New oxygen making facility in a Vasai hospital for the poor
While India grapples with the Omicron variant, the Cardinal Gracias Memorial Hospital has installed equipment for new emergencies. Archbishop Machado urges federal minister “to tell the central government” that Christians “are an integral part of building the nation,” not its enemies.
Mumbai (AsiaNews) – Just as India feels the brunt of the third wave of COVID-19 (258,000 cases reported today with a positivity rate of 19.65 per cent), a Catholic hospital in Vasai (Maharashtra) has opened a new facility to produce oxygen, which will be available to all.
Archbishop of Felix Machado Vasai blessed the equipment a few days ago in a ceremony in the presence of Ramdas Athawale, Minister of State in the Ministry of Social Justice and Empowerment.
The facility is in the Cardinal Gracias Memorial Hospital, built thanks to the efforts of Cardinal Valerian Gracias, archbishop of Bombay between 1950 to 1978.
“The hospital which began in 1979 with barely 20 beds; today it has reached the capacity of 140 beds,” Archbishop Machado said. Forced to borrow millions, it spared no effort to save every life, each precious in God's eyes.
“Soon after the second wave the hospital updated all its ventilators, oxygen cylinders and other instruments to face any other tragic moments.”
The hospital caters to people of all caste, class and creed. At the height of the pandemic, it boosted its capacity by 40 more beds, placed in corridors to accommodate as many people as possible. With the help of the Franciscan Hospitaller Sisters, its doctors, nurses and other employees, of all faiths, put the health of the poor first.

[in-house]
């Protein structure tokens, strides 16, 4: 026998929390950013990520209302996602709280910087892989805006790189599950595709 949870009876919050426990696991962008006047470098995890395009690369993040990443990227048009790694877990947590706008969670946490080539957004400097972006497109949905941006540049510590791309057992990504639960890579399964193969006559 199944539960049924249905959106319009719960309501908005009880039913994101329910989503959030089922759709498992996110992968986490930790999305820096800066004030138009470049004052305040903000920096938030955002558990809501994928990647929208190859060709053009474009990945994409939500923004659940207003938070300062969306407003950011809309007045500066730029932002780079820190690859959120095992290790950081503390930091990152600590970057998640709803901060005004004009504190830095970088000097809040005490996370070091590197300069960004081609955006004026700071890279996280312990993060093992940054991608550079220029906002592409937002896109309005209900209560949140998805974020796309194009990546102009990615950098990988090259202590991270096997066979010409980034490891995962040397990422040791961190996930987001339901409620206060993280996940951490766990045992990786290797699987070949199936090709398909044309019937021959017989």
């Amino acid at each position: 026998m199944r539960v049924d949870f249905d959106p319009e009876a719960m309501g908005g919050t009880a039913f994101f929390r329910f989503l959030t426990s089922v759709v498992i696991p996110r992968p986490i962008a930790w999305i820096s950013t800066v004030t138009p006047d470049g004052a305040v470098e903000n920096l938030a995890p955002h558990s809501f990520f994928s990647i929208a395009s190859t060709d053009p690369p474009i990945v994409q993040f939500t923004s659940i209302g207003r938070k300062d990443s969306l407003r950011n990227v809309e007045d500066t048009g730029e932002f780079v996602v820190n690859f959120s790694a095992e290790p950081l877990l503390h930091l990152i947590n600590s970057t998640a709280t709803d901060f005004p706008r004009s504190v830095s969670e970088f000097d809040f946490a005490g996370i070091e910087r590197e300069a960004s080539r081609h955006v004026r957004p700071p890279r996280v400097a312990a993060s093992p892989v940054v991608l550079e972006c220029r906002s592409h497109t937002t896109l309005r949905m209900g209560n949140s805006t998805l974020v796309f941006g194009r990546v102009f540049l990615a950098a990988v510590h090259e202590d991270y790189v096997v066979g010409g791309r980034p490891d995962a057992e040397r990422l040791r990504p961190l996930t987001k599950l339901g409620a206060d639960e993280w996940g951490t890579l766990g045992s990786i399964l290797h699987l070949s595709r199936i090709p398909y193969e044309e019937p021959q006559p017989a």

The inauguration of the new oxygen-making equipment, the only one of its kind in Vasai’s Palghar district, is an example of positive collaboration between the hospital and the government, which provided funding. Minister Athawale praised the Church for the services it offers, especially to the poorest.
For his part, Archbishop Machado cited the many initiatives undertaken by the local Catholic Church to help the authorities deal with the pandemic; they include a recently inaugurated building made available to the local government as a quarantine entre for the sick, still used for COVID-19. A second building is used as a public warehouse to store 9,000 tonnes of grain.
“I asked the minister to tell the central government what Christians are doing and that we are an integral part of building the nation, our Mother India,” said the prelate. “This is the opposite of what some say in order to exclude us or treat as enemies of the country.”